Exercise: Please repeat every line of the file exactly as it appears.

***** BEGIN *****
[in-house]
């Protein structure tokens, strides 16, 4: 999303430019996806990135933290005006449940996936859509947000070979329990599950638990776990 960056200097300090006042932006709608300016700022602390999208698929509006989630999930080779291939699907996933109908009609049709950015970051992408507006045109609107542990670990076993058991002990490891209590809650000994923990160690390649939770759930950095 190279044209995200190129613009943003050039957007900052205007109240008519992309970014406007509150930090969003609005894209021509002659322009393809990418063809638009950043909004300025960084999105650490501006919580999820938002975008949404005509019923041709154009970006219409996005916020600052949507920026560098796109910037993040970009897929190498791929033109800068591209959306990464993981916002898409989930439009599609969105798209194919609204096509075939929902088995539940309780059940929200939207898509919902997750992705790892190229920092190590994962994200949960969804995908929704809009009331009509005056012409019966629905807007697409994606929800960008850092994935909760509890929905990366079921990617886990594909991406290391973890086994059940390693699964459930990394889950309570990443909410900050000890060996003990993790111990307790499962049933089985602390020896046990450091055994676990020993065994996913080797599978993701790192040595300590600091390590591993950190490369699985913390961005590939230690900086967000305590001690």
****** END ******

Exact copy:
[in-house]
């Protein structure tokens, strides 16, 4: 999303430019996806990135933290005006449940996936859509947000070979329990599950638990776990 960056200097300090006042932006709608300016700022602390999208698929509006989630999930080779291939699907996933109908009609049709950015970051992408507006045109609107542990670990076993058991002990490891209590809650000994923990160690390649939770759930950095 190279044209995200190129613009943003050039957007900052205007109240008519992309970014406007509150930090969003609005894209021509002659322009393809990418063809638009950043909004300025960084999105650490501006919580999820938002975008949404005509019923041709154009970006219409996005916020600052949507920026560098796109910037993040970009897929190498791929033109800068591209959306990464993981916002898409989930439009599609969105798209194919609204096509075939929902088995539940309780059940929200939207898509919902997750992705790892190229920092190590994962994200949960969804995908929704809009009331009509005056012409019966629905807007697409994606929800960008850092994935909760509890929905990366079921990617886990594909991406290391973890086994059940390693699964459930990394889950309570990443909410900050000890060996003990993790111990307790499962049933089985602390020896046990450091055994676990020993065994996913080797599978993701790192040595300590600091390590591993950190490369699985913390961005590939230690900086967000305590001690």